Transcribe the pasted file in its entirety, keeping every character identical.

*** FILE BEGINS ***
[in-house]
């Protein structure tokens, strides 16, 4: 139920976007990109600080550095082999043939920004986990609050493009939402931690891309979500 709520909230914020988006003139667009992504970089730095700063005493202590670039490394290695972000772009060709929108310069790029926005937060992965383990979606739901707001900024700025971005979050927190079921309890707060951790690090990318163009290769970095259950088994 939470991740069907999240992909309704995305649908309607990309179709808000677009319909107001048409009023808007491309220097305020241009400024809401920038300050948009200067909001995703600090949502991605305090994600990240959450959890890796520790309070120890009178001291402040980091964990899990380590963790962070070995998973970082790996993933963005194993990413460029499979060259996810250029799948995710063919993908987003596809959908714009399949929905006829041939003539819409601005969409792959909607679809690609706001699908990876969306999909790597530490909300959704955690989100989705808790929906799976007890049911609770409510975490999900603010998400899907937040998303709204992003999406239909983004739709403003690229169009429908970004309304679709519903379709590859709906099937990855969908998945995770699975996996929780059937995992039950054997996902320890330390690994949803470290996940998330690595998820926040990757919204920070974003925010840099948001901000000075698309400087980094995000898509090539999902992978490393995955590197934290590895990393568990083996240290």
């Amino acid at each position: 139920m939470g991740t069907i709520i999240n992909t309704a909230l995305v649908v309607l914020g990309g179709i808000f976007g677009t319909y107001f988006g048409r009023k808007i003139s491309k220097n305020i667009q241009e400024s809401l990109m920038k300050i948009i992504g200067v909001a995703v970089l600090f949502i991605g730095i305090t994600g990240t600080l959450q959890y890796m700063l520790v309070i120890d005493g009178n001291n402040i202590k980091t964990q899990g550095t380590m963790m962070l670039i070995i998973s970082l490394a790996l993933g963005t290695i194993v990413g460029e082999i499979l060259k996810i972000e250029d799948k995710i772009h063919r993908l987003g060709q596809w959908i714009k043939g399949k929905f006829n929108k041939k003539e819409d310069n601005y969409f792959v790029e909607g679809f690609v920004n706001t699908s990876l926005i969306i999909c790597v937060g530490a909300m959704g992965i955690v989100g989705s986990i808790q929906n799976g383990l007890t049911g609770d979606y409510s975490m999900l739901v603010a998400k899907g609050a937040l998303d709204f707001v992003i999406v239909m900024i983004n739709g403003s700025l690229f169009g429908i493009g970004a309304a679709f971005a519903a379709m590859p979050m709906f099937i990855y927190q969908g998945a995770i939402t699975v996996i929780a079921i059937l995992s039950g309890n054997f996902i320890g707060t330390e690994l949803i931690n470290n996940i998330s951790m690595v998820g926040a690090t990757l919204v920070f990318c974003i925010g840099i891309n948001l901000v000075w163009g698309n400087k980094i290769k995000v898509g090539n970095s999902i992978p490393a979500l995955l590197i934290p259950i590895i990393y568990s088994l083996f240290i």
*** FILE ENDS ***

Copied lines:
[in-house]
């Protein structure tokens, strides 16, 4: 139920976007990109600080550095082999043939920004986990609050493009939402931690891309979500 709520909230914020988006003139667009992504970089730095700063005493202590670039490394290695972000772009060709929108310069790029926005937060992965383990979606739901707001900024700025971005979050927190079921309890707060951790690090990318163009290769970095259950088994 939470991740069907999240992909309704995305649908309607990309179709808000677009319909107001048409009023808007491309220097305020241009400024809401920038300050948009200067909001995703600090949502991605305090994600990240959450959890890796520790309070120890009178001291402040980091964990899990380590963790962070070995998973970082790996993933963005194993990413460029499979060259996810250029799948995710063919993908987003596809959908714009399949929905006829041939003539819409601005969409792959909607679809690609706001699908990876969306999909790597530490909300959704955690989100989705808790929906799976007890049911609770409510975490999900603010998400899907937040998303709204992003999406239909983004739709403003690229169009429908970004309304679709519903379709590859709906099937990855969908998945995770699975996996929780059937995992039950054997996902320890330390690994949803470290996940998330690595998820926040990757919204920070974003925010840099948001901000000075698309400087980094995000898509090539999902992978490393995955590197934290590895990393568990083996240290």
């Amino acid at each position: 139920m939470g991740t069907i709520i999240n992909t309704a909230l995305v649908v309607l914020g990309g179709i808000f976007g677009t319909y107001f988006g048409r009023k808007i003139s491309k220097n305020i667009q241009e400024s809401l990109m920038k300050i948009i992504g200067v909001a995703v970089l600090f949502i991605g730095i305090t994600g990240t600080l959450q959890y890796m700063l520790v309070i120890d005493g009178n001291n402040i202590k980091t964990q899990g550095t380590m963790m962070l670039i070995i998973s970082l490394a790996l993933g963005t290695i194993v990413g460029e082999i499979l060259k996810i972000e250029d799948k995710i772009h063919r993908l987003g060709q596809w959908i714009k043939g399949k929905f006829n929108k041939k003539e819409d310069n601005y969409f792959v790029e909607g679809f690609v920004n706001t699908s990876l926005i969306i999909c790597v937060g530490a909300m959704g992965i955690v989100g989705s986990i808790q929906n799976g383990l007890t049911g609770d979606y409510s975490m999900l739901v603010a998400k899907g609050a937040l998303d709204f707001v992003i999406v239909m900024i983004n739709g403003s700025l690229f169009g429908i493009g970004a309304a679709f971005a519903a379709m590859p979050m709906f099937i990855y927190q969908g998945a995770i939402t699975v996996i929780a079921i059937l995992s039950g309890n054997f996902i320890g707060t330390e690994l949803i931690n470290n996940i998330s951790m690595v998820g926040a690090t990757l919204v920070f990318c974003i925010g840099i891309n948001l901000v000075w163009g698309n400087k980094i290769k995000v898509g090539n970095s999902i992978p490393a979500l995955l590197i934290p259950i590895i990393y568990s088994l083996f240290i």